Being Fair or Serious? Running a Business

Being Fair or Serious? Running a Business

A big challenge that all business owners come across is they lack the skills when it comes to managing their staff and business. Certain leadership skills come naturally for most while others need to be adapted over time.
When you find yourself in the business owners chair you may start to question what type of boss you should be.

Should you be extra friendly and be fairer to others than professional? Should you be the boss everyone hi 5’s each day and says your totally cool? Or should you take things more seriously and keep everything in tip top shape?

Are you a fair boss or a serious one?

Funny enough you don’t really have to decide on that one. Implement your leadership skills which can help you to have a balance of both attitude types. Yes! Your employee’s welcome friendliness but if you give the approach of “too friendly” you can be walked over, and your employees won’t take you seriously. You might not realise that employees expect serious and professional bosses. They offer them respect when they have a plan in place and know exactly what is going on in their business. Being over serious and way to unfair can lead to bad relationships and employees leaving your firm giving bad feedback. It is essential to find the right balance between the both for your business to be as successful as you expect it to become. In the long run, along with business profits and company growth, employee satisfaction is also another aspect that needs to be achieved.

Being an effective boss is not being either serious or fair but bring both. Having a healthy balance of the two.

Knowing your limits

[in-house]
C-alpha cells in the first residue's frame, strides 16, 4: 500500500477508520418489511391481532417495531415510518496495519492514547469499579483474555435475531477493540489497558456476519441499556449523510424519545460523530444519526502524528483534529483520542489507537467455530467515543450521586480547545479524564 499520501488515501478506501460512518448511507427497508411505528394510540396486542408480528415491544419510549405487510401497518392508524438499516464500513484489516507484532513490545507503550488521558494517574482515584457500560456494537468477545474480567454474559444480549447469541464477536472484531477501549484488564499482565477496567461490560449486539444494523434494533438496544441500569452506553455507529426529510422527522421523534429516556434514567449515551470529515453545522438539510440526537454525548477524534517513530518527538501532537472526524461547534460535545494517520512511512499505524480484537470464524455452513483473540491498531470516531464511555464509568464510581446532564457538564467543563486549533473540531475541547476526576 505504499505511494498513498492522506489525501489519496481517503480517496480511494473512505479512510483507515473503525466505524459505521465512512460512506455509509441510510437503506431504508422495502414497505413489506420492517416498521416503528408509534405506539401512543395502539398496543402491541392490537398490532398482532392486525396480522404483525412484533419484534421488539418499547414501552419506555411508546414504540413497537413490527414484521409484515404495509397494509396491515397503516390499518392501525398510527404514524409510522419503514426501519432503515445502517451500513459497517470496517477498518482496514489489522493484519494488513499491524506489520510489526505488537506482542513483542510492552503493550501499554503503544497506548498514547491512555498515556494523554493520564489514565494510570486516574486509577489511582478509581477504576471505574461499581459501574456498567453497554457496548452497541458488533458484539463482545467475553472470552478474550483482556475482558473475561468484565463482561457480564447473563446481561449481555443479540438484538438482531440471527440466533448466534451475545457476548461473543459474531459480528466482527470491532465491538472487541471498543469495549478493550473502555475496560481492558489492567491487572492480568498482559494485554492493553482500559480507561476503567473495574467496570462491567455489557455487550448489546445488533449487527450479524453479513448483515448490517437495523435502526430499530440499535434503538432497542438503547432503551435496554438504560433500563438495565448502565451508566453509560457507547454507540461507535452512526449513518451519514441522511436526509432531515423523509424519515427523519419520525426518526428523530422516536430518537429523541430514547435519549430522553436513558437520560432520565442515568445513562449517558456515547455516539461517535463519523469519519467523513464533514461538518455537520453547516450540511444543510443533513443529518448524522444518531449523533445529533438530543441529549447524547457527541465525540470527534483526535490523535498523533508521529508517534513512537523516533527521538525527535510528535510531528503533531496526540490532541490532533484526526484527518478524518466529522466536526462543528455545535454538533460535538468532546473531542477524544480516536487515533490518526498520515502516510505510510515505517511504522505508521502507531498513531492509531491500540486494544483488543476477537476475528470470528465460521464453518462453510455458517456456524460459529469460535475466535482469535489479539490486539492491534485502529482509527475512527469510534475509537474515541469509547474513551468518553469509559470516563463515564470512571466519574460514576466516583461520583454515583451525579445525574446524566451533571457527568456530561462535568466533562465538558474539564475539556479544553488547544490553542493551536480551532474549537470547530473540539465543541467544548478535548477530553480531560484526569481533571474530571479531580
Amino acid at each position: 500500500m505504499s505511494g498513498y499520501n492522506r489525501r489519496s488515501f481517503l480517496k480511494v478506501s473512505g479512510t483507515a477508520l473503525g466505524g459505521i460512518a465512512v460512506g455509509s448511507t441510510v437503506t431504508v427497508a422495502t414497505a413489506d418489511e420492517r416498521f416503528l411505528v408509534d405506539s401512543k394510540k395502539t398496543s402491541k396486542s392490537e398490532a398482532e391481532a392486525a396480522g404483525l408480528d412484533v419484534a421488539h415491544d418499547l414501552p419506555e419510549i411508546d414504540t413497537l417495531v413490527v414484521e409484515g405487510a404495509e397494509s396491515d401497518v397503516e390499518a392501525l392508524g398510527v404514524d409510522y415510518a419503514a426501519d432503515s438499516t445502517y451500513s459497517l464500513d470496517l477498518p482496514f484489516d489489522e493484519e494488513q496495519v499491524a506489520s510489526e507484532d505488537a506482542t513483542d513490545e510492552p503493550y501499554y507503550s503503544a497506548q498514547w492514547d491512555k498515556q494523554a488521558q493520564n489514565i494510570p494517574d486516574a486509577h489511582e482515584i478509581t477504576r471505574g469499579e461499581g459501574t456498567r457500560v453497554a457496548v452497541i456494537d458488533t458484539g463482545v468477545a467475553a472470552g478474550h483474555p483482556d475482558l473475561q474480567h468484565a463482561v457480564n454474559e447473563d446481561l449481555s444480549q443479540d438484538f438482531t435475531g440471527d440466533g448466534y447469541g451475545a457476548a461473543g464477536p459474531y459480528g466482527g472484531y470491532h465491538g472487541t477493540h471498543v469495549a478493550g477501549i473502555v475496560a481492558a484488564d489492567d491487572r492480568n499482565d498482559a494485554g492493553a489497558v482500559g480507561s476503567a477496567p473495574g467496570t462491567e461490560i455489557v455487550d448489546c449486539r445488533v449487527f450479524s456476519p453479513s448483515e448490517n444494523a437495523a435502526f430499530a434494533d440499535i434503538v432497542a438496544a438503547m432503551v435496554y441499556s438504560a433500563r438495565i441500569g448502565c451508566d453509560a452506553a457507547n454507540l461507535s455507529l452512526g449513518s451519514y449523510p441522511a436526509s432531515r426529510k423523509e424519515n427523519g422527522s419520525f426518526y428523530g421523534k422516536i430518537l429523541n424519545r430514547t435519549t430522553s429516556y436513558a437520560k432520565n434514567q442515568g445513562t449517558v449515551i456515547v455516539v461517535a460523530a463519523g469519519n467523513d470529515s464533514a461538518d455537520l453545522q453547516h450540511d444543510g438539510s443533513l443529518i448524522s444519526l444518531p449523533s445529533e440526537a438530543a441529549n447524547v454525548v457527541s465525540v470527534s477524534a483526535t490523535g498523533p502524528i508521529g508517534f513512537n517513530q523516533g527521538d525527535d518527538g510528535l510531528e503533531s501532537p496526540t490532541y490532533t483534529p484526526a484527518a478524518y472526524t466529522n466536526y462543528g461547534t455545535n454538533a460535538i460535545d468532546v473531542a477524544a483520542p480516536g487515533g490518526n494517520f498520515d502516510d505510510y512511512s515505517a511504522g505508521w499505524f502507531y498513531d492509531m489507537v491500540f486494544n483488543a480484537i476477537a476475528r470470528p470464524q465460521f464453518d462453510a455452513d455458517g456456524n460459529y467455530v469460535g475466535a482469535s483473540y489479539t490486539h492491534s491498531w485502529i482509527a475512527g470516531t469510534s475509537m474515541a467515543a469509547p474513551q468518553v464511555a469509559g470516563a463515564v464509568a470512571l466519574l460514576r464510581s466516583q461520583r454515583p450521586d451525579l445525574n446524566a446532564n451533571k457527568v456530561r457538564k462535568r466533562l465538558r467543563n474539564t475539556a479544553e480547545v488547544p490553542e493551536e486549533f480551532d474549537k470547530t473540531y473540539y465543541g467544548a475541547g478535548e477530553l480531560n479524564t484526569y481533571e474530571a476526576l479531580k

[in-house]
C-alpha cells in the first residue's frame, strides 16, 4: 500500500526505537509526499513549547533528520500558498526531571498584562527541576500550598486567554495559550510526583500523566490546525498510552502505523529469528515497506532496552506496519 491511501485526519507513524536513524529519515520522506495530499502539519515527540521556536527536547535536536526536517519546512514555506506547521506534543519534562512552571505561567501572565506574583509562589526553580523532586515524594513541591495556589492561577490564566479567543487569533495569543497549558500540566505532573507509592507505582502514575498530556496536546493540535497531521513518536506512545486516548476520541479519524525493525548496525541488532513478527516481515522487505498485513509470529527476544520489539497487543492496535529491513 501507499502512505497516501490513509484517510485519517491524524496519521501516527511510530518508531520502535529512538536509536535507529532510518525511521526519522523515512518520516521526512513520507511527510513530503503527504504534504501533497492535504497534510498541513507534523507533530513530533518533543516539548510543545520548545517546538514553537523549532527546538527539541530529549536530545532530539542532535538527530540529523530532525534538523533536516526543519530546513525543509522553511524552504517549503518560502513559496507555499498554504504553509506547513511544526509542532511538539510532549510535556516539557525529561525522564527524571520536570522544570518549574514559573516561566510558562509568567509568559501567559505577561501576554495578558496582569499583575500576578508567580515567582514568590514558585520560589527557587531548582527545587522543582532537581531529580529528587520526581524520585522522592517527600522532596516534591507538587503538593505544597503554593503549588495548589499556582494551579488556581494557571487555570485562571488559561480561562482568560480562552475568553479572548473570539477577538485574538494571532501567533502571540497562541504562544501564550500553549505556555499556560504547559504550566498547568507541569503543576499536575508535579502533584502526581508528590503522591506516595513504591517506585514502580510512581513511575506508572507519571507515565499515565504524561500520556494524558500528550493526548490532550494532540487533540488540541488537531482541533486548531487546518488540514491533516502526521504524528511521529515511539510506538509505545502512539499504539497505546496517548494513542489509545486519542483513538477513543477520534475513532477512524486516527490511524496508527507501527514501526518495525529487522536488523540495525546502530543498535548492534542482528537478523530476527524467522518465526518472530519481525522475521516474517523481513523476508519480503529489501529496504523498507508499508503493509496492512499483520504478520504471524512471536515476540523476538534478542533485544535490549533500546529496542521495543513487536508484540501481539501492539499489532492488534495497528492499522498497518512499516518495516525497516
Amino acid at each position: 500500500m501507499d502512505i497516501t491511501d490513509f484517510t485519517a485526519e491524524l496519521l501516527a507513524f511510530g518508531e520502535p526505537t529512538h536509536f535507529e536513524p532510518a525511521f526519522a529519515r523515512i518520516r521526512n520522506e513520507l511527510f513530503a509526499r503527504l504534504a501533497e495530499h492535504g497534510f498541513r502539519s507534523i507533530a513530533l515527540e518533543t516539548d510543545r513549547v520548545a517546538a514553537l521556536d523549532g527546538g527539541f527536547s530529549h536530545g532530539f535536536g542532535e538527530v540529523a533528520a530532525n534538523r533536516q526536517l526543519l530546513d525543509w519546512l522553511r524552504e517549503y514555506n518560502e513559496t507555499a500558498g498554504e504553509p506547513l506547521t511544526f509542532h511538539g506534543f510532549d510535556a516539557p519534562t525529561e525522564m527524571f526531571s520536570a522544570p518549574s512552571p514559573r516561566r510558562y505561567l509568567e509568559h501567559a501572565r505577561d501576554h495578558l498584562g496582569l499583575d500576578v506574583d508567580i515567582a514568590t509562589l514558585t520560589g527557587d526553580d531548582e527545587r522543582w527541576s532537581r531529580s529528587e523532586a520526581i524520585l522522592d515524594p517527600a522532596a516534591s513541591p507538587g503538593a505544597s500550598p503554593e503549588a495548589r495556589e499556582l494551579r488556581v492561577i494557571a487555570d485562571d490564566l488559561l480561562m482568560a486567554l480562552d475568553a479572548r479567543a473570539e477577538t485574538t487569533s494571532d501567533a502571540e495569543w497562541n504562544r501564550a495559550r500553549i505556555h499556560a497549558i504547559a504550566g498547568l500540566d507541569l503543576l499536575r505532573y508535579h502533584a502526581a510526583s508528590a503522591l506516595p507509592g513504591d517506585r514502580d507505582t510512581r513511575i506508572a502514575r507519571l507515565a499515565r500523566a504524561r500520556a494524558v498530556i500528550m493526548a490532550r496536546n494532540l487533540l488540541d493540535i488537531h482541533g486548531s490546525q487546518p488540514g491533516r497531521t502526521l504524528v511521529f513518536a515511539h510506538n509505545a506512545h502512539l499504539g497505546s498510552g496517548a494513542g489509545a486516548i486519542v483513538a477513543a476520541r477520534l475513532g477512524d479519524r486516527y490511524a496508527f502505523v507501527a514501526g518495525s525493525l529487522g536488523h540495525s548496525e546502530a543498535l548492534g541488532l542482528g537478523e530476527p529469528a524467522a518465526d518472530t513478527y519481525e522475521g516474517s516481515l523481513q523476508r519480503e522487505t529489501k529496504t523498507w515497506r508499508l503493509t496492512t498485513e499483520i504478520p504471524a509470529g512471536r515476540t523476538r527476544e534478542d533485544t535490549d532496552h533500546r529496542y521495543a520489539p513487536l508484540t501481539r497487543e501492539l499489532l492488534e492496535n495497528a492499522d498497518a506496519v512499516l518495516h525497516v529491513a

Be aware of your boundaries. If you are the typical person who loves a good laugh be careful and stick to your limits. If you don’t set limits on the interactions that you have with your employees, then it can ruin the leading position you are in. If you muck around with the team you will lose the authority you had and subsequently reduce the worker productivity that you wished to establish and attain.

You are the example

You are the owner which means you have the highest spot of authority which is where you need to use that to set an example. Your own behaviour will model the company’s behaviour. You cannot go around saying things but doing something different. Your employees will lose trust in you and faith in the company. Use your own example to show your employees how you should treat others in the workplace. If you follow your own rules they will likely follow as well. As a business coach and a mentor, it is up to you to set an example and behave in a way that is professionally and emotionally considered appropriate.

If you want to sit back with your employees and have a laugh it can be done outside of work hours. This will help the employees know what workplace behaviour is and what is kept for afterhours only. This means you can still have a laugh and bit of a humour with your employees but when it is done outside of work hours it helps keep your leadership role during work hours.

There is no more fighting going on in your head trying to decide whether to be fair or serious in the workplace when you simply need to do a little bit of both to keep things running smoothly and on track. Don’t be afraid to be a professional, strict boss but also don’t be afraid to ask how your employees are going, are they happy? What would make their job easier etc. Learn the balance and the workplace will be a better place for both you, the workers and your clients.

General Office